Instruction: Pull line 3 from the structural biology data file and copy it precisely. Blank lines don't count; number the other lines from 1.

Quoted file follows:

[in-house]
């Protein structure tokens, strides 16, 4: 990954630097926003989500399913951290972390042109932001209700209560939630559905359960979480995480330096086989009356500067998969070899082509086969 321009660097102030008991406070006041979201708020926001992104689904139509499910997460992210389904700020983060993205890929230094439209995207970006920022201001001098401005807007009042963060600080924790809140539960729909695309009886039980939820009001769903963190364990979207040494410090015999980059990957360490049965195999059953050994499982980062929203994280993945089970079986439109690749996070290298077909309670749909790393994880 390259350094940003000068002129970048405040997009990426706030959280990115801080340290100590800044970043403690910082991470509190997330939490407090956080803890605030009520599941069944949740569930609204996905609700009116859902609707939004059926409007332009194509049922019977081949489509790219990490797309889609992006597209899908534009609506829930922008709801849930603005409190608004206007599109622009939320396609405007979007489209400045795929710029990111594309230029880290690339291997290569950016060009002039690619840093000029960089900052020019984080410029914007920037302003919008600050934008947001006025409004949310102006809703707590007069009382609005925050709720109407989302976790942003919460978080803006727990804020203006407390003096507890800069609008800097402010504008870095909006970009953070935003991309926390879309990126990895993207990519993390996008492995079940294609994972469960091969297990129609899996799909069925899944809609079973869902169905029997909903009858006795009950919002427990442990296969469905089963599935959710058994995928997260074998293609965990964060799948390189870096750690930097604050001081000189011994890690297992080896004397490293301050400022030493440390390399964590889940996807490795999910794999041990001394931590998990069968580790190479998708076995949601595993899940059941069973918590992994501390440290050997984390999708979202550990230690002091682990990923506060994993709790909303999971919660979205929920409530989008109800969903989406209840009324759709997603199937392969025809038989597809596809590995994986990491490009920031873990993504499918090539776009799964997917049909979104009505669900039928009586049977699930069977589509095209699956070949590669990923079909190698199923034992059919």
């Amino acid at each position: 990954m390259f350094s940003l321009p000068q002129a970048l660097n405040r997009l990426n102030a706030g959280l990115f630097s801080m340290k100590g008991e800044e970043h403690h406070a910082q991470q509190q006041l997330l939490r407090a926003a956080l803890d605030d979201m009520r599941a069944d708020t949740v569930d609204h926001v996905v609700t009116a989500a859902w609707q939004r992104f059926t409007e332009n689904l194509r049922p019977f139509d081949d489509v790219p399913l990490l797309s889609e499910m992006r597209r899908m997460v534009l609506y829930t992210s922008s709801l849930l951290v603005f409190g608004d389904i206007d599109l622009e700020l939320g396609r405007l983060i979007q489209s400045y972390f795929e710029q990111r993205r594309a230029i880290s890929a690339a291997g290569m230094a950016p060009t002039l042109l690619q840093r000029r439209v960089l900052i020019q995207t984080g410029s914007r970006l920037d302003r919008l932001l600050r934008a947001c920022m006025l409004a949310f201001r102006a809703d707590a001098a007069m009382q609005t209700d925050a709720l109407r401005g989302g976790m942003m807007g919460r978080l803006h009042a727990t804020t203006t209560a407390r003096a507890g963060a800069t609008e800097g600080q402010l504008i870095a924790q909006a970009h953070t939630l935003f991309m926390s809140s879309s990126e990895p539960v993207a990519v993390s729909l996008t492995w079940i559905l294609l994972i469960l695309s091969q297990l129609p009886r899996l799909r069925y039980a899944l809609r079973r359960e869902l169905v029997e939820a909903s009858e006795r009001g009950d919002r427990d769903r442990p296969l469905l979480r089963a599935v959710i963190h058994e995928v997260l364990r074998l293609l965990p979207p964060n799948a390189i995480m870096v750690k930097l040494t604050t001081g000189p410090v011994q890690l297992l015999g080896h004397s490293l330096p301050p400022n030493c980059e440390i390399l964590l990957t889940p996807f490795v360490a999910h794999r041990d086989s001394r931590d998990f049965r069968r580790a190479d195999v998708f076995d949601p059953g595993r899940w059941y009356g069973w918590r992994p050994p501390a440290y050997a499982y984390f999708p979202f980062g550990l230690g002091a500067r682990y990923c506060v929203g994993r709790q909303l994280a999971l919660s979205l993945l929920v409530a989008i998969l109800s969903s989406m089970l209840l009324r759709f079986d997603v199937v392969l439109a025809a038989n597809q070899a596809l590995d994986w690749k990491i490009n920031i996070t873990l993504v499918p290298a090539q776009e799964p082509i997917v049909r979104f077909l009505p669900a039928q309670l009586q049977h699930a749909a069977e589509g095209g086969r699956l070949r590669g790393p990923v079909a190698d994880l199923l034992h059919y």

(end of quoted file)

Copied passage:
């Amino acid at each position: 990954m390259f350094s940003l321009p000068q002129a970048l660097n405040r997009l990426n102030a706030g959280l990115f630097s801080m340290k100590g008991e800044e970043h403690h406070a910082q991470q509190q006041l997330l939490r407090a926003a956080l803890d605030d979201m009520r599941a069944d708020t949740v569930d609204h926001v996905v609700t009116a989500a859902w609707q939004r992104f059926t409007e332009n689904l194509r049922p019977f139509d081949d489509v790219p399913l990490l797309s889609e499910m992006r597209r899908m997460v534009l609506y829930t992210s922008s709801l849930l951290v603005f409190g608004d389904i206007d599109l622009e700020l939320g396609r405007l983060i979007q489209s400045y972390f795929e710029q990111r993205r594309a230029i880290s890929a690339a291997g290569m230094a950016p060009t002039l042109l690619q840093r000029r439209v960089l900052i020019q995207t984080g410029s914007r970006l920037d302003r919008l932001l600050r934008a947001c920022m006025l409004a949310f201001r102006a809703d707590a001098a007069m009382q609005t209700d925050a709720l109407r401005g989302g976790m942003m807007g919460r978080l803006h009042a727990t804020t203006t209560a407390r003096a507890g963060a800069t609008e800097g600080q402010l504008i870095a924790q909006a970009h953070t939630l935003f991309m926390s809140s879309s990126e990895p539960v993207a990519v993390s729909l996008t492995w079940i559905l294609l994972i469960l695309s091969q297990l129609p009886r899996l799909r069925y039980a899944l809609r079973r359960e869902l169905v029997e939820a909903s009858e006795r009001g009950d919002r427990d769903r442990p296969l469905l979480r089963a599935v959710i963190h058994e995928v997260l364990r074998l293609l965990p979207p964060n799948a390189i995480m870096v750690k930097l040494t604050t001081g000189p410090v011994q890690l297992l015999g080896h004397s490293l330096p301050p400022n030493c980059e440390i390399l964590l990957t889940p996807f490795v360490a999910h794999r041990d086989s001394r931590d998990f049965r069968r580790a190479d195999v998708f076995d949601p059953g595993r899940w059941y009356g069973w918590r992994p050994p501390a440290y050997a499982y984390f999708p979202f980062g550990l230690g002091a500067r682990y990923c506060v929203g994993r709790q909303l994280a999971l919660s979205l993945l929920v409530a989008i998969l109800s969903s989406m089970l209840l009324r759709f079986d997603v199937v392969l439109a025809a038989n597809q070899a596809l590995d994986w690749k990491i490009n920031i996070t873990l993504v499918p290298a090539q776009e799964p082509i997917v049909r979104f077909l009505p669900a039928q309670l009586q049977h699930a749909a069977e589509g095209g086969r699956l070949r590669g790393p990923v079909a190698d994880l199923l034992h059919y």